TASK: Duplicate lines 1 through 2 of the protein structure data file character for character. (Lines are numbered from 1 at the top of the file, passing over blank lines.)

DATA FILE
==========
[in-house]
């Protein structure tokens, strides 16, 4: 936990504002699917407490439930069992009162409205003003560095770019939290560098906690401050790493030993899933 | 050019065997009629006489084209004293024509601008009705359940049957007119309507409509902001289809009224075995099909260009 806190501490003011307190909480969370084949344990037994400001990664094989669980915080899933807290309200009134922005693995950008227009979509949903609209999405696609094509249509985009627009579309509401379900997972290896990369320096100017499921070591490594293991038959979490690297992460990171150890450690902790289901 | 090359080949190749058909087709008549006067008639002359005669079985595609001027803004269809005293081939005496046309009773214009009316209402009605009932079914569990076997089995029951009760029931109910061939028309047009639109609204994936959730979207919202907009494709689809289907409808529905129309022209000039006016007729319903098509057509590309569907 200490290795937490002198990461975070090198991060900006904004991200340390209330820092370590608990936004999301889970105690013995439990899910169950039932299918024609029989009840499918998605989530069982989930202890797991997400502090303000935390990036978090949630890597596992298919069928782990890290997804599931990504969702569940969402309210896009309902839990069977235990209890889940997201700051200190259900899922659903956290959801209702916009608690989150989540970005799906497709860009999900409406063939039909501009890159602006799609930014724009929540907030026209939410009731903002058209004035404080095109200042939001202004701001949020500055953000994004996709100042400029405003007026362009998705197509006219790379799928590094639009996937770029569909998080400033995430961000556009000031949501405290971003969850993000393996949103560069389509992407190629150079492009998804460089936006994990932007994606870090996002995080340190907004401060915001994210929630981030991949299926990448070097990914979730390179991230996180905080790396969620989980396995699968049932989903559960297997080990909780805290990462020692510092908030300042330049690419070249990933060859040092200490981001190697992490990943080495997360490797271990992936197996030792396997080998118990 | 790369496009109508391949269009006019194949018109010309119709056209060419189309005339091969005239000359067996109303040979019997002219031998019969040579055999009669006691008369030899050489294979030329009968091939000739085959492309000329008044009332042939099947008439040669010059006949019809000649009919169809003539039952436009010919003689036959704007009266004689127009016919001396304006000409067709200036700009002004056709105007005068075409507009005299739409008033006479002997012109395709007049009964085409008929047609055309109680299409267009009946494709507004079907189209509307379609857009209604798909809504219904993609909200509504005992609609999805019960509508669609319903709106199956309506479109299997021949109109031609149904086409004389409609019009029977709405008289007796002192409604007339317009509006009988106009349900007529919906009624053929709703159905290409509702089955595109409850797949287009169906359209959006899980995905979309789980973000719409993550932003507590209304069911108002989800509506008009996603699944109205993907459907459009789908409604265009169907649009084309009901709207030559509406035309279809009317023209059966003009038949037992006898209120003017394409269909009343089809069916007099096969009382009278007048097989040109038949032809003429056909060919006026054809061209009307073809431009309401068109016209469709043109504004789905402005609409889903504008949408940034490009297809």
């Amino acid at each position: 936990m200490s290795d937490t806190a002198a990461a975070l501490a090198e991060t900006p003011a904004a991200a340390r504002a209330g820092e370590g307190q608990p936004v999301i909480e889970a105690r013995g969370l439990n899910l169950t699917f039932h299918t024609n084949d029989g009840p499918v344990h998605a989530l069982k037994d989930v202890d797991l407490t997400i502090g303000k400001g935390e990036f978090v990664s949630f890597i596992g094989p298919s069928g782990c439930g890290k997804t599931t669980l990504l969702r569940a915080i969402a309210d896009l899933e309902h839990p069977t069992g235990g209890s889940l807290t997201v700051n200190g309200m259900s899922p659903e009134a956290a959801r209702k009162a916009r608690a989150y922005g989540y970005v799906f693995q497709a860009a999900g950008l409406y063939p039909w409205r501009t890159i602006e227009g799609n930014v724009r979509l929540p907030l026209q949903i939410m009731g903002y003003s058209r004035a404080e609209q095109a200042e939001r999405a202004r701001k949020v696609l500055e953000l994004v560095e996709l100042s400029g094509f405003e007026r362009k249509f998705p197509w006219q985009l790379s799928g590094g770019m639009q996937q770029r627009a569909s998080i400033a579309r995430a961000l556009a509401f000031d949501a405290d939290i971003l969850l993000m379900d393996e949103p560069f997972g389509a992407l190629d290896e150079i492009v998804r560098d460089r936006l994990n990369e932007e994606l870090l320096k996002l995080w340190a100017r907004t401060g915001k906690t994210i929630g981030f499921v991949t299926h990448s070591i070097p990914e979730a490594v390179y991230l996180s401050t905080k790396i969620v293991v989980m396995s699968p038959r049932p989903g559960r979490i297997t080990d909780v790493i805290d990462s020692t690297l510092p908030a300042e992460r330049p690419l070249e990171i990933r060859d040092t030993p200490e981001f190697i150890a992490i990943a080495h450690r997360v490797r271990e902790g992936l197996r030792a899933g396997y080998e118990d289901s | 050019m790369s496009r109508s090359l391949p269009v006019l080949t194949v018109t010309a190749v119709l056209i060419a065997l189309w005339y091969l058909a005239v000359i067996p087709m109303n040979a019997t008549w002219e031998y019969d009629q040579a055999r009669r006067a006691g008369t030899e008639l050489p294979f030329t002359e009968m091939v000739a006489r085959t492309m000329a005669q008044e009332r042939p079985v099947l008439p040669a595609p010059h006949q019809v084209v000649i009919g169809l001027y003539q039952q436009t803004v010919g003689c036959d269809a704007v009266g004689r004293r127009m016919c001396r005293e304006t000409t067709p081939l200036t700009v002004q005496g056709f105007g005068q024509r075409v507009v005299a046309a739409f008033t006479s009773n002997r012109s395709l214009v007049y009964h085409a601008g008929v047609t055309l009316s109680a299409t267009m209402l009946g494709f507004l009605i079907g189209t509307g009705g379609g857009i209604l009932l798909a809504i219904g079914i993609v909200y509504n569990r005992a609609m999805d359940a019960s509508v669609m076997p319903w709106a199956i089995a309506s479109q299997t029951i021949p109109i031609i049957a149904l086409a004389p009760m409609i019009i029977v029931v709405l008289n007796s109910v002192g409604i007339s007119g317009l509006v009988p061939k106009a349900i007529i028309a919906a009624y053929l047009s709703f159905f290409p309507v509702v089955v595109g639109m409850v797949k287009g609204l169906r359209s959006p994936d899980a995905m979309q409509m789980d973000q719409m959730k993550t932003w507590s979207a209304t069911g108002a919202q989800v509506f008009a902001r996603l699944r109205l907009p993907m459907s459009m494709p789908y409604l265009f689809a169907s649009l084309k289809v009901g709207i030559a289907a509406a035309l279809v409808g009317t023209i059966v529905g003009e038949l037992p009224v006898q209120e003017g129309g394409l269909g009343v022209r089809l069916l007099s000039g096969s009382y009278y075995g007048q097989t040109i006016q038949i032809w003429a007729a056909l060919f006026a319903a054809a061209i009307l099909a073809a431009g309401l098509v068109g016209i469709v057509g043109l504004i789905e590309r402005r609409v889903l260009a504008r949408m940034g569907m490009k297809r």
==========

[in-house]
């Protein structure tokens, strides 16, 4: 936990504002699917407490439930069992009162409205003003560095770019939290560098906690401050790493030993899933 | 050019065997009629006489084209004293024509601008009705359940049957007119309507409509902001289809009224075995099909260009 806190501490003011307190909480969370084949344990037994400001990664094989669980915080899933807290309200009134922005693995950008227009979509949903609209999405696609094509249509985009627009579309509401379900997972290896990369320096100017499921070591490594293991038959979490690297992460990171150890450690902790289901 | 090359080949190749058909087709008549006067008639002359005669079985595609001027803004269809005293081939005496046309009773214009009316209402009605009932079914569990076997089995029951009760029931109910061939028309047009639109609204994936959730979207919202907009494709689809289907409808529905129309022209000039006016007729319903098509057509590309569907 200490290795937490002198990461975070090198991060900006904004991200340390209330820092370590608990936004999301889970105690013995439990899910169950039932299918024609029989009840499918998605989530069982989930202890797991997400502090303000935390990036978090949630890597596992298919069928782990890290997804599931990504969702569940969402309210896009309902839990069977235990209890889940997201700051200190259900899922659903956290959801209702916009608690989150989540970005799906497709860009999900409406063939039909501009890159602006799609930014724009929540907030026209939410009731903002058209004035404080095109200042939001202004701001949020500055953000994004996709100042400029405003007026362009998705197509006219790379799928590094639009996937770029569909998080400033995430961000556009000031949501405290971003969850993000393996949103560069389509992407190629150079492009998804460089936006994990932007994606870090996002995080340190907004401060915001994210929630981030991949299926990448070097990914979730390179991230996180905080790396969620989980396995699968049932989903559960297997080990909780805290990462020692510092908030300042330049690419070249990933060859040092200490981001190697992490990943080495997360490797271990992936197996030792396997080998118990 | 790369496009109508391949269009006019194949018109010309119709056209060419189309005339091969005239000359067996109303040979019997002219031998019969040579055999009669006691008369030899050489294979030329009968091939000739085959492309000329008044009332042939099947008439040669010059006949019809000649009919169809003539039952436009010919003689036959704007009266004689127009016919001396304006000409067709200036700009002004056709105007005068075409507009005299739409008033006479002997012109395709007049009964085409008929047609055309109680299409267009009946494709507004079907189209509307379609857009209604798909809504219904993609909200509504005992609609999805019960509508669609319903709106199956309506479109299997021949109109031609149904086409004389409609019009029977709405008289007796002192409604007339317009509006009988106009349900007529919906009624053929709703159905290409509702089955595109409850797949287009169906359209959006899980995905979309789980973000719409993550932003507590209304069911108002989800509506008009996603699944109205993907459907459009789908409604265009169907649009084309009901709207030559509406035309279809009317023209059966003009038949037992006898209120003017394409269909009343089809069916007099096969009382009278007048097989040109038949032809003429056909060919006026054809061209009307073809431009309401068109016209469709043109504004789905402005609409889903504008949408940034490009297809």